The Fishing Rod holds your Reel which in turn holds your line. A length of fishing line is threaded along a long, flexible rod or pole; one end terminates in a hook for catching the fish, while most of the rest of the line is wound around a reel at the base of the pole. The pulley-like arrangement of the reel allows the fish to be "reeled in" once caught.
Now you are ready to set up your rod with hook, line, and sinker. Tie on a fish hook. Attach 1 or 2 sinkers, 6 to 12 inches above the hook. This weight will keep your bait or lure down in the water and will help swing it away from shore. A bobber lets you know when fish are biting, because it moves up and down in the water as fish nibble at the bait. Most bobbers attach to fishing line with a spring clip and move up and down the line easily, depending on how deep you want to fish the bait.
While all rods on this list include a reel and various accessories, the Lanaak Kids Fishing Rod Combo Kit incorporates everything your child could need for a fun-filled day by the water. As well as a telescoping rod and spincast reel, this 47-piece set includes a minnow net, a beginner’s guide to fishing and a tackle box with equipment to suit all occasions.

Like any other Fishing equipment, Fishing Reels are very important in almost any Fishing adventure. A Fishing Reel is a frame like a spool which turns on an axis, for winding the Fishing Line. It is attached on the bottom part of some Fishing Rods and on the top of others. You can read more about that by visiting Our Reels Page.  Fishing Reels keep the excess Fishing Line on the spool, release line during Casting, and take back the line at a handle's turn.
This is the best website I have ever seen for starters this really taught me a lot about fishing today I learned about fishing tackle how to handle bass and about fishing tips and pretty much everything a good starter needs to know about to start a great one or two or maybe three years of fishing!🙂🎣ya so thanks for making this beautiful website so that is all I have to say so thanks anyway bye.🎣🐟🏆🏅😊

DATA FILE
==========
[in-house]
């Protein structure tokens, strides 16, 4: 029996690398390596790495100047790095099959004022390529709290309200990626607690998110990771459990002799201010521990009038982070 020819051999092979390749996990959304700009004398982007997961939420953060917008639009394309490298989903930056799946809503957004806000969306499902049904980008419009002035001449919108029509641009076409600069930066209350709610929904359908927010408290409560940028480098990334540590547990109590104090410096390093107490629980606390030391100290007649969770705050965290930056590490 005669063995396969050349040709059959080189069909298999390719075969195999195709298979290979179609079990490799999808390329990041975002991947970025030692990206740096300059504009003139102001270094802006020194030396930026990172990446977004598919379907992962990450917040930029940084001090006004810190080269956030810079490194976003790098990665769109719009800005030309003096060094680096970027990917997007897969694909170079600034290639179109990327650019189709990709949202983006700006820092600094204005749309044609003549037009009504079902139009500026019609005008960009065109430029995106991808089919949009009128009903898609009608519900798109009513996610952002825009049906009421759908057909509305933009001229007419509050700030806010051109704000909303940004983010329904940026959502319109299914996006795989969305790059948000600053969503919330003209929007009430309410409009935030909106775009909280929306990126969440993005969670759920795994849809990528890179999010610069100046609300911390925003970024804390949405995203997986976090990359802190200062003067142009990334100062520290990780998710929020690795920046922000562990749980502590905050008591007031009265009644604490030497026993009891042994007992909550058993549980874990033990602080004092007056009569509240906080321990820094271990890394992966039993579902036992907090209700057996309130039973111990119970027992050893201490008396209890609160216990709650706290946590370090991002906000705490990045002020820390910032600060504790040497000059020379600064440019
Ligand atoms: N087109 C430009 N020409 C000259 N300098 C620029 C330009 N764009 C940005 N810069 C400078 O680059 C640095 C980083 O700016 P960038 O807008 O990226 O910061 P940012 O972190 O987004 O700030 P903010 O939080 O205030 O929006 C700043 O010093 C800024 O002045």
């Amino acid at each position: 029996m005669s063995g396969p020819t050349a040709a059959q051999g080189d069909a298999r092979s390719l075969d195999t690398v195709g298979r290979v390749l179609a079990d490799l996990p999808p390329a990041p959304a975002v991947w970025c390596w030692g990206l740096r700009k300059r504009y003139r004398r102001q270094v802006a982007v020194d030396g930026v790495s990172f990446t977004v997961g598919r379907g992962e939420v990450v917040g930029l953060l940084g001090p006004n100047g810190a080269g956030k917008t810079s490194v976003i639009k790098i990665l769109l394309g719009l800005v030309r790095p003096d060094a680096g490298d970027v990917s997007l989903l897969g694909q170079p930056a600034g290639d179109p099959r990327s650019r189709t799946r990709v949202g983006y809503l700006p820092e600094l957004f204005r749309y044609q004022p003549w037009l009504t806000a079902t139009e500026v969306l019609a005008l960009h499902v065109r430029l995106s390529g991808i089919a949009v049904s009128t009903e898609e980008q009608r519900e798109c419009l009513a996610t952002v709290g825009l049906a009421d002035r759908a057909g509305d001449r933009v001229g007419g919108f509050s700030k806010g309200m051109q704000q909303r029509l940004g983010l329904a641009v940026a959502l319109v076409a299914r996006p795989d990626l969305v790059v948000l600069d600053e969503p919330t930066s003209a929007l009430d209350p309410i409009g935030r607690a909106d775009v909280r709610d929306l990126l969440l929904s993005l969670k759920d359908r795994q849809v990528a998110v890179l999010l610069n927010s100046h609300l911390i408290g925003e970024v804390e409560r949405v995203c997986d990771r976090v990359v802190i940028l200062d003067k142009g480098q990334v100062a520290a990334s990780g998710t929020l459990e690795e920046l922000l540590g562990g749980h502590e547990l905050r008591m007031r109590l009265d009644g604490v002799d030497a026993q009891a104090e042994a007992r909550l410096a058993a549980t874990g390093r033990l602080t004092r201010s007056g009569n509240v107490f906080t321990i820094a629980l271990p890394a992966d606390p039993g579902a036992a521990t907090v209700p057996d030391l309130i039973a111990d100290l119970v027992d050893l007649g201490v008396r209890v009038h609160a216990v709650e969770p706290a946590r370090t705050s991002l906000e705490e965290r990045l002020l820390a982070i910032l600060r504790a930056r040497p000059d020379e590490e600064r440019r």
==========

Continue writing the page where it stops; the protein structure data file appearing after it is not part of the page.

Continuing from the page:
Picture the setting. Early morning light only strong enough to create a light band against the horizon. The mist rises off a slowly moving river before you. In your hand is the contemporary version of an ancient tool: the fishing rod. You spy the likely area where your quarry should be and give the rod a heave, the unspooling line barely interrupting the morning’s peace. And splash, the bait is in the water. You crank the reel. Pause. Crank. Pause. Crank. Strike. A thrill shoots through your soul as you react to set the hook and the fish fights for its life doing its best to drag you into the water with it. The strike hit like a boxer’s uppercut. And if the fish turns out to be as big as the fight, then this would definitely be a trophy.
What You Should Look For:  Whether you’re big-game bonefishing in the Bahamas or trolling for crappie in Wisconsin, you’ll need a pair of fishing pliers to save you a whole lot of grief when unhooking catches and they also come in handy for securing hooks to tighten knots and to cut lines. Go for pliers that fit nicely in the palm of your hands with jaws suitable for both fresh and saltwater usage.
It all depends on the species you will be going after during your early days in fly fishing, but a small selection of classic patterns should be enough to get you started. If you're going for trout, consider taking a small assortment of nymphs, dries and streamers so as to cover the main bases. A good tip: visit your local fly shop to find the hot flies of your area.